"Because this was a small-scale feasibility study with an open-label design, strong inferences cannot be made about the treatment's therapeutic efficacy. However, the data do suggest that further research is warranted. The response rate to psilocybin was 67% (n=8) at 1 week after treatment (HAM-D and BDI), and seven of these eight patients also met criteria for remission. Moreover, 58% (n=7) of the patients maintained their response for 3 months, and 42% (n=5) remained in remission. It is also worth noting that psilocybin has a favourable toxicity profile and is not associated with compulsive drug-seeking behaviours in animals or human beings. The side-effects that we noted were minor, and expected in light of previous studies of psilocybin.27
"Spontaneous recovery in refractory depression is rare, and many of the patients in the present study reported having depression for much of their adult lives (mean estimated illness duration 17·8 years [SD 8]). Key questions for future research therefore should address why the therapeutic effect observed in the present study is so large, and if it can be replicated when tighter experimental controls are introduced. Because the treatment in our study consisted of not just two psilocybin administrations but also psychological support before, during, and after these sessions, as well as a positive therapeutic environment for the sessions, the relative effects of these factors need to be determined, which can only be done by conducting further trials with appropriate control conditions."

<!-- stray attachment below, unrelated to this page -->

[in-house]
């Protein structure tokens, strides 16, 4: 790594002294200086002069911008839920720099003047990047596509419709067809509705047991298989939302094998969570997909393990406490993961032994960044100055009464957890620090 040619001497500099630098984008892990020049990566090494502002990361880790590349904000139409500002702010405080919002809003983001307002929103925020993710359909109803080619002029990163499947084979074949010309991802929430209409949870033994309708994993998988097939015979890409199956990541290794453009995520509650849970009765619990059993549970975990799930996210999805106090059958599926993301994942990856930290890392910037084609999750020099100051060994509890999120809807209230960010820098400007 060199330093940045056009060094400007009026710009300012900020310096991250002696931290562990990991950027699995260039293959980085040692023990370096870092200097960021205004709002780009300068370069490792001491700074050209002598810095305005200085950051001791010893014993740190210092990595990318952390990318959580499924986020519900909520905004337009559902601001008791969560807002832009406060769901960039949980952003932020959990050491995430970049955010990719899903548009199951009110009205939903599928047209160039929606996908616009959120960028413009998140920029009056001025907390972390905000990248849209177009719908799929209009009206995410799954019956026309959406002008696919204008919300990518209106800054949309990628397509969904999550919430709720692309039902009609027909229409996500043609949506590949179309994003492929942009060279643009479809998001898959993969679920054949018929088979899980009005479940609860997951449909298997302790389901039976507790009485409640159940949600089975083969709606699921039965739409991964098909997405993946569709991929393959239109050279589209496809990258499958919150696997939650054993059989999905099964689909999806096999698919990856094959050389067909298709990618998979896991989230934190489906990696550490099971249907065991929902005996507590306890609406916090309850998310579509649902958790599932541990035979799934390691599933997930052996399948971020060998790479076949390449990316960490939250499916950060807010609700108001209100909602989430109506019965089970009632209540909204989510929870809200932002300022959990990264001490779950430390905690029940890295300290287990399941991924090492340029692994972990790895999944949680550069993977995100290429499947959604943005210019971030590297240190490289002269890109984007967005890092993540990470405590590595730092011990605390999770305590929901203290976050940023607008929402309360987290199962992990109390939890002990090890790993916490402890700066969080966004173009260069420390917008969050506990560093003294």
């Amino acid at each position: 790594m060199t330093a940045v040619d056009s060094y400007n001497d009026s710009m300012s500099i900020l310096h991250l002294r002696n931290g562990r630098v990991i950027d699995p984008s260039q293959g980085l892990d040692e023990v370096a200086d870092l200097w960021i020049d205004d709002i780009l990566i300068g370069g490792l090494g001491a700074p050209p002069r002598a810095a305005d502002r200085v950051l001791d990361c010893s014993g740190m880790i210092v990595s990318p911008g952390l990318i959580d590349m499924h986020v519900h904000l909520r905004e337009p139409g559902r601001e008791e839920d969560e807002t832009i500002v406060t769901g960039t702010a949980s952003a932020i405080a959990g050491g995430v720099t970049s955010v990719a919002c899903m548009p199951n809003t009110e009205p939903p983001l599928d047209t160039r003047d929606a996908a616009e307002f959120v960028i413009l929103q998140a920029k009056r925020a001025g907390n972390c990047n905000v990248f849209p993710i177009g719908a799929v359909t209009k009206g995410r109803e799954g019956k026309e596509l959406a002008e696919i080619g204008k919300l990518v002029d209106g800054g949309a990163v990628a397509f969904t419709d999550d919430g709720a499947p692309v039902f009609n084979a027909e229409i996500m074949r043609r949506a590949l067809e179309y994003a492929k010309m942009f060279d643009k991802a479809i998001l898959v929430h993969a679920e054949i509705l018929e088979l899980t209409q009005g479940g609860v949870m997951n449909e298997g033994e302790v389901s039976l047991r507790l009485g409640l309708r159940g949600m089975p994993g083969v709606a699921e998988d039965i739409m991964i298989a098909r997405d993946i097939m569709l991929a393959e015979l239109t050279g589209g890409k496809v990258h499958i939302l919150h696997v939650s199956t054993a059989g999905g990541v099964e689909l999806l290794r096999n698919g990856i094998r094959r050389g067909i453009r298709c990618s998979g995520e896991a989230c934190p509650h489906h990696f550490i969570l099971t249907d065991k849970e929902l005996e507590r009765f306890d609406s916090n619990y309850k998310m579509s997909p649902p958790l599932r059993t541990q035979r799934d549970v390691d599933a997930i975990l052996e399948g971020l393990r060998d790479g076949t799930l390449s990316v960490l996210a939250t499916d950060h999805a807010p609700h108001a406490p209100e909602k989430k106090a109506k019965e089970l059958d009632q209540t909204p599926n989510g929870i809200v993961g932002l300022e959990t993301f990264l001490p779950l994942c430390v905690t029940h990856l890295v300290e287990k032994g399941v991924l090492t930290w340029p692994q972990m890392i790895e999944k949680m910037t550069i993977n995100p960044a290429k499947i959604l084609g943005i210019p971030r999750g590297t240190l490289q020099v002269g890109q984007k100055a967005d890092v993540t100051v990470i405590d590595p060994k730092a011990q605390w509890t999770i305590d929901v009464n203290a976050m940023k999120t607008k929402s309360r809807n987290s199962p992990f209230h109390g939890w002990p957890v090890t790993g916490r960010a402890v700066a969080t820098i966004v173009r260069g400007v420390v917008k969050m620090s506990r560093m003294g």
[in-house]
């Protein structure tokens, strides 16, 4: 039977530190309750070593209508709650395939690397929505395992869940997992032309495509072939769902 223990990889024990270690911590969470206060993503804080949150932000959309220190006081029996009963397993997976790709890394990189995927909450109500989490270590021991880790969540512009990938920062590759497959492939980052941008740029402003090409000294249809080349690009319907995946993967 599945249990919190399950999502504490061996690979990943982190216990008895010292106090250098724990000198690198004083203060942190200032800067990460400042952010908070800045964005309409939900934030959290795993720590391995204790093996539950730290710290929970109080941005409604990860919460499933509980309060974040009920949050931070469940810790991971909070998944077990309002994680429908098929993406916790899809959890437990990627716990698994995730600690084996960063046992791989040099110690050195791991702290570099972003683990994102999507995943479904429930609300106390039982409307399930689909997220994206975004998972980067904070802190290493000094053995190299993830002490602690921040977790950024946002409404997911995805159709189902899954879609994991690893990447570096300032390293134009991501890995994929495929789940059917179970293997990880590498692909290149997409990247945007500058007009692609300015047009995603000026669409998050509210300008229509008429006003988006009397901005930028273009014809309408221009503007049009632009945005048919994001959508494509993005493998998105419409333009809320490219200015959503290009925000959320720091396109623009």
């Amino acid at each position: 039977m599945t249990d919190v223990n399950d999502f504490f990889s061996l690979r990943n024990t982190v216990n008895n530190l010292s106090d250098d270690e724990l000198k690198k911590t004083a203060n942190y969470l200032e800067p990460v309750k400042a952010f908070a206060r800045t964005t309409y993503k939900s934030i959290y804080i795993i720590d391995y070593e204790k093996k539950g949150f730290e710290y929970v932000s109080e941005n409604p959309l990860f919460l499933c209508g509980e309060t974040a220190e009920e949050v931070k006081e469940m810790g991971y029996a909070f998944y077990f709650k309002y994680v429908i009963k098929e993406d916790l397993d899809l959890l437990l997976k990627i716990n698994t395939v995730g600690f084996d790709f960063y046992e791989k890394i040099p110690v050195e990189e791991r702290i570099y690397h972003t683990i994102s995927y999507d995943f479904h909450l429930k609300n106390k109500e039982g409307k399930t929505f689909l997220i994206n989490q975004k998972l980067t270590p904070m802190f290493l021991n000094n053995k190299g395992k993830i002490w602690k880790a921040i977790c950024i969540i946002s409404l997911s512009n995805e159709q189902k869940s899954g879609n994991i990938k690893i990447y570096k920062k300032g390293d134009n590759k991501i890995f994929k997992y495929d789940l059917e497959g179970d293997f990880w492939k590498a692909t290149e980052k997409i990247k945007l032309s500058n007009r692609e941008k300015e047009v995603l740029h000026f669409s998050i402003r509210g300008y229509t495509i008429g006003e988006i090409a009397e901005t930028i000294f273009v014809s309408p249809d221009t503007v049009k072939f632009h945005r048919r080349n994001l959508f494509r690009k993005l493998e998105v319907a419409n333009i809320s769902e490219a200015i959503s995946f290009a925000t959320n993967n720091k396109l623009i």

Carhart-Harris RL, Bolstridge M, Rucker J, Day CM, Erritzoe D, Kaelen M, Bloomfield M, Rickard JA, Forbes B, Feilding A, Taylor D, Pilling S, Curran VH, Nutt DJ. Psilocybin with psychological support for treatment-resistant depression: an open-label feasibility study. Lancet Psychiatry. 2016 Jul;3(7):619-27. doi: 10.1016/S2215-0366(16)30065-7. Epub 2016 May 17. PubMed PMID: 27210031.